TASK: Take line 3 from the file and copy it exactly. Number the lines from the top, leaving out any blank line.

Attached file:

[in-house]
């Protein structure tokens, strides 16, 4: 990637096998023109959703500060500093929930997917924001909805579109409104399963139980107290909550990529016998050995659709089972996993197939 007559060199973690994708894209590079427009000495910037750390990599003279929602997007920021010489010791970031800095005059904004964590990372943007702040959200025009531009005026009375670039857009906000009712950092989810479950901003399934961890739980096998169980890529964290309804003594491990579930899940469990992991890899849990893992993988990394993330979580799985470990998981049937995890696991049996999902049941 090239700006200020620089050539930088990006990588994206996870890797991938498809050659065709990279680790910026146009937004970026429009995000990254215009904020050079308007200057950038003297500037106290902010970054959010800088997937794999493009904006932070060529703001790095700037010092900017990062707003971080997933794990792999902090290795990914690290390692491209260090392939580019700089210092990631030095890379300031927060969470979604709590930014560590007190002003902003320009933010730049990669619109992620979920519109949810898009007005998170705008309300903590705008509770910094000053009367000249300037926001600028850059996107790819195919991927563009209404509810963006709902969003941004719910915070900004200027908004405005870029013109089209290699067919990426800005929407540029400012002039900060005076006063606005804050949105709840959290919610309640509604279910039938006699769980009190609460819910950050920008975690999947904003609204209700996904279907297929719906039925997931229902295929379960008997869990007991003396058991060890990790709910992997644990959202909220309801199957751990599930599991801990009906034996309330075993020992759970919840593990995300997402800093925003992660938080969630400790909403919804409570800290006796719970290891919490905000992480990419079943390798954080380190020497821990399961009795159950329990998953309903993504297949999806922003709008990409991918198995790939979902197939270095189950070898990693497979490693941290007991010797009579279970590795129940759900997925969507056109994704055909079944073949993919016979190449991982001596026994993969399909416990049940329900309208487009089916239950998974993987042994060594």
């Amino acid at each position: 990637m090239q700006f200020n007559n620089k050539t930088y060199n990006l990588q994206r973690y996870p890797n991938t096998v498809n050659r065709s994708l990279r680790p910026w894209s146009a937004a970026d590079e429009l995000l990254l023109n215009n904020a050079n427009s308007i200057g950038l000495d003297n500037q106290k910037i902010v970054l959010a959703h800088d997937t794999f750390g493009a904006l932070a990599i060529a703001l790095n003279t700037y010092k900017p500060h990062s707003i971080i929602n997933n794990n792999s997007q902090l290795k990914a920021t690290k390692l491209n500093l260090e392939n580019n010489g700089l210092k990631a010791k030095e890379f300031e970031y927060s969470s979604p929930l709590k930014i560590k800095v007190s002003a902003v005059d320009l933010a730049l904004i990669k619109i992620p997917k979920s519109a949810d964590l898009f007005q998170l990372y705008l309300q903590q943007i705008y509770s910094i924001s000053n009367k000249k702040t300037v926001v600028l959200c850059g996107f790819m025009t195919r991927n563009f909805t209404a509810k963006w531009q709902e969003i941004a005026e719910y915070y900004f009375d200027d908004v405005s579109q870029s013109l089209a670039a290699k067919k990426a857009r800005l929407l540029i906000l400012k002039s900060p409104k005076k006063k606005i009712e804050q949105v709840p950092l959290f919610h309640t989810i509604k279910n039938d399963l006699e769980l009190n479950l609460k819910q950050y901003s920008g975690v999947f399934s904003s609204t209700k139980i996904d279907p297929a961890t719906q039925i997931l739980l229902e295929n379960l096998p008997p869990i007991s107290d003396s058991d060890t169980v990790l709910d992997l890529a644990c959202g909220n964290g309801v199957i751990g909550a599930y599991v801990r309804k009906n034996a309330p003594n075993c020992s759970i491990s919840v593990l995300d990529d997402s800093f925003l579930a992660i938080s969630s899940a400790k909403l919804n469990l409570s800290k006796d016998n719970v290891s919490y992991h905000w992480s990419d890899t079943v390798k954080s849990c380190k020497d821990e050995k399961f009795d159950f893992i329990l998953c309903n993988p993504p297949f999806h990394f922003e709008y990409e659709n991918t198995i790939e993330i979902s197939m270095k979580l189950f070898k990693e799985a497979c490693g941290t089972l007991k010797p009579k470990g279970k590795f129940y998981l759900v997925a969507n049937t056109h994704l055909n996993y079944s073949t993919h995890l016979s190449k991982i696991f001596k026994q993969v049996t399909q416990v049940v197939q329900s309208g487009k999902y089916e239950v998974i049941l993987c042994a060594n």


């Amino acid at each position: 990637m090239q700006f200020n007559n620089k050539t930088y060199n990006l990588q994206r973690y996870p890797n991938t096998v498809n050659r065709s994708l990279r680790p910026w894209s146009a937004a970026d590079e429009l995000l990254l023109n215009n904020a050079n427009s308007i200057g950038l000495d003297n500037q106290k910037i902010v970054l959010a959703h800088d997937t794999f750390g493009a904006l932070a990599i060529a703001l790095n003279t700037y010092k900017p500060h990062s707003i971080i929602n997933n794990n792999s997007q902090l290795k990914a920021t690290k390692l491209n500093l260090e392939n580019n010489g700089l210092k990631a010791k030095e890379f300031e970031y927060s969470s979604p929930l709590k930014i560590k800095v007190s002003a902003v005059d320009l933010a730049l904004i990669k619109i992620p997917k979920s519109a949810d964590l898009f007005q998170l990372y705008l309300q903590q943007i705008y509770s910094i924001s000053n009367k000249k702040t300037v926001v600028l959200c850059g996107f790819m025009t195919r991927n563009f909805t209404a509810k963006w531009q709902e969003i941004a005026e719910y915070y900004f009375d200027d908004v405005s579109q870029s013109l089209a670039a290699k067919k990426a857009r800005l929407l540029i906000l400012k002039s900060p409104k005076k006063k606005i009712e804050q949105v709840p950092l959290f919610h309640t989810i509604k279910n039938d399963l006699e769980l009190n479950l609460k819910q950050y901003s920008g975690v999947f399934s904003s609204t209700k139980i996904d279907p297929a961890t719906q039925i997931l739980l229902e295929n379960l096998p008997p869990i007991s107290d003396s058991d060890t169980v990790l709910d992997l890529a644990c959202g909220n964290g309801v199957i751990g909550a599930y599991v801990r309804k009906n034996a309330p003594n075993c020992s759970i491990s919840v593990l995300d990529d997402s800093f925003l579930a992660i938080s969630s899940a400790k909403l919804n469990l409570s800290k006796d016998n719970v290891s919490y992991h905000w992480s990419d890899t079943v390798k954080s849990c380190k020497d821990e050995k399961f009795d159950f893992i329990l998953c309903n993988p993504p297949f999806h990394f922003e709008y990409e659709n991918t198995i790939e993330i979902s197939m270095k979580l189950f070898k990693e799985a497979c490693g941290t089972l007991k010797p009579k470990g279970k590795f129940y998981l759900v997925a969507n049937t056109h994704l055909n996993y079944s073949t993919h995890l016979s190449k991982i696991f001596k026994q993969v049996t399909q416990v049940v197939q329900s309208g487009k999902y089916e239950v998974i049941l993987c042994a060594n």